Friday, March 29, 2013

A Vision for Rockport

A Vision for Rockport’s
Green Jewel

 Millbrook Meadow – Imagining its Future by Ken Knowles

            Sixty Rockporters gathered at the Town Library recently to imagine the future for the parkland and pond that sit right in the middle of downtown. 
            Rockporters have skated on the Mill Pond for centuries, and they’ve walked and played in Millbrook Meadow for 75 years.
            It’s been a blessed refuge for townspeople—the green, grassy Meadow and the blissful blue water of the Pond.  We’ve had Maypole dances, fairs, weddings there.  We’ve had library reading hours for kids from all over the North Shore.  Our large Scandinavian community has gathered at Midsummer each year to celebrate in Old World style. 
            Kids have hauled fish out of the Pond, and skated all over it, from Henderson Court to the Dam.
            Then, at Mother’s Day of 2006 the rains came, and it rained and rained for days, and the old dam, first built in 1702, blew out.  The deluge poured out of the Pond and flooded the Meadow and Beach Street beyond. 
            It took nearly seven years to get federal, state and local approval, funding and plans lined up to rebuild the dam, but in July 2012 construction began on a new dam, and in January, 2013 we had a nice new dam.

New Dam for the Mill Pond

            In order to build the new dam, they lowered the water in the Pond until it was nearly dry, and they ripped up nearly half of our beautiful Meadow for all the piles of stones and heavy equipment. 
            This all demonstrated to Rockporters a fact that has been hard to swallow.  Our beautiful Meadow  needs some serious help. 
            The granite blocks that line our Mill Brook are all strewn about, so that the water often floods its banks and turns the Meadow into a soggy mess.

Here, ducks swim where children used to play.

            Over a year ago, John Sparks, a landscape architect and member of the Rockport Garden Club, started to gather people to work on a plan to Restore the Meadow.  We started to gather a group of interested volunteers, and joined forces with a very willing ally, Joe Parisi, Director of Public Works.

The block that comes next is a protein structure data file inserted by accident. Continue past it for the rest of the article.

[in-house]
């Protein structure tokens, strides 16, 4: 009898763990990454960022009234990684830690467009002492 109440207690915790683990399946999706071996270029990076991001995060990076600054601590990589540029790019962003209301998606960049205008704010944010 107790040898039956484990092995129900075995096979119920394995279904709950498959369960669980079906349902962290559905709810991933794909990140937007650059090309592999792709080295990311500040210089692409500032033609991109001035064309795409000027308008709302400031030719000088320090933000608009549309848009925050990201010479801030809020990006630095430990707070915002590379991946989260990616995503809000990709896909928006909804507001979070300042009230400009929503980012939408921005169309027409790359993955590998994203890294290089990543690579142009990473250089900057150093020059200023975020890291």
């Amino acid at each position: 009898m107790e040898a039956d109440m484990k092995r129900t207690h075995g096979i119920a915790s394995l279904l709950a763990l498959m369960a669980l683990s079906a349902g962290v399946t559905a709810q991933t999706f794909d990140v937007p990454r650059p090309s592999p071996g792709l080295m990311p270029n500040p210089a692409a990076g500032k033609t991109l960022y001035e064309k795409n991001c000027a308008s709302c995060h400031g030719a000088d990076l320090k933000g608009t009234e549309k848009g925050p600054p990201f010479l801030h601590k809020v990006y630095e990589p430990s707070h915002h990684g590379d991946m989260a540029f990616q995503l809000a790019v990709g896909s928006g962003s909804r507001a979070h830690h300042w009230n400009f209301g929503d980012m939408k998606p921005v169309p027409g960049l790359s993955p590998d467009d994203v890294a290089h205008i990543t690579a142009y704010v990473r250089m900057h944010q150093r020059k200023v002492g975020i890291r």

Several people had been working for years to move the reconstruction of the dam forward, and they joined the group, as the Millbrook Meadow Committee expanded to tackle this project. 
            We have a basic plan.  We need to raise the money to hire a skilled design team to dig and prod and measure the Meadow and the Pond, to find out more about the soil, the subsoil, the sediment in the pond, the plantings in the Meadow, in the Pond, and around its edges, and design an improved drainage system for the Meadow, an improved water course for the Mill Brook, and to dredge and re-shape the banks of the Pond.
            We began by requesting $60,000 from a trust fund established for just this kind of thing.  Lura Hall Phillips was the feisty activist who saved this Meadow 62 years ago, when it had gotten so disused that the town leaders decided to pave it and turn it into a parking lot.
Lura knew that it had been given to the Town 13 years before, with the stipulation that it always be a greenspace, so she found a willing local attorney and gathered support from townspeople, and went to battle with the selectmen. 
            When Lura died in 1994, she left money in a trust for the Meadow. 
            Now, her money will be the seed money to get the Restoration project started.  Millbrook Meadow Committee, which now includes John Sparks, has joined with the Department of Public Works to request funds from the Community Preservation Fund, and at Town Meeting on April 6th, we’ll ask the Town for another $60,000. 

            This Meadow and Pond belong to the people of Rockport, and we felt it was time to gather them to hear their ideas about this Green Gem for Rockport, so Millbrook Meadow Committee organized a Visioning Session on March 20th
                        Gaynelle and Paul Weiss and Ken Knowles were invited to join to help with the event. Gaynelle, a veteran group facilitator, collaborated to develop the program. Rockport Artist Ken prepared visual illustrations which showed how the restored Meadow might look.  Paul Weiss prepared the visual display.   Barbara Sparks, Beverly Robbins, Charmaine Blanchard,  Shannon Mason, Maura Wadlinger, Marcia Lombardo and Ted Tarr  all helped prepare and conduct the session.

Skating on the Pond has always been popular.

Brainstorming the Past.  Facilitator Gaynelle invited attendees to share their memories, and recall features they liked and didn’t like. 

Yellow ducks—Council on Aging Duck Race, other such events.
Maypole Dance. Dancing and dressing for Maypole.
Blessing of Animals. (1)
Fishing, Feeding Ducks.. Turtles…(2)
Playground is the only one in town that pre-schoolers can use during school hours.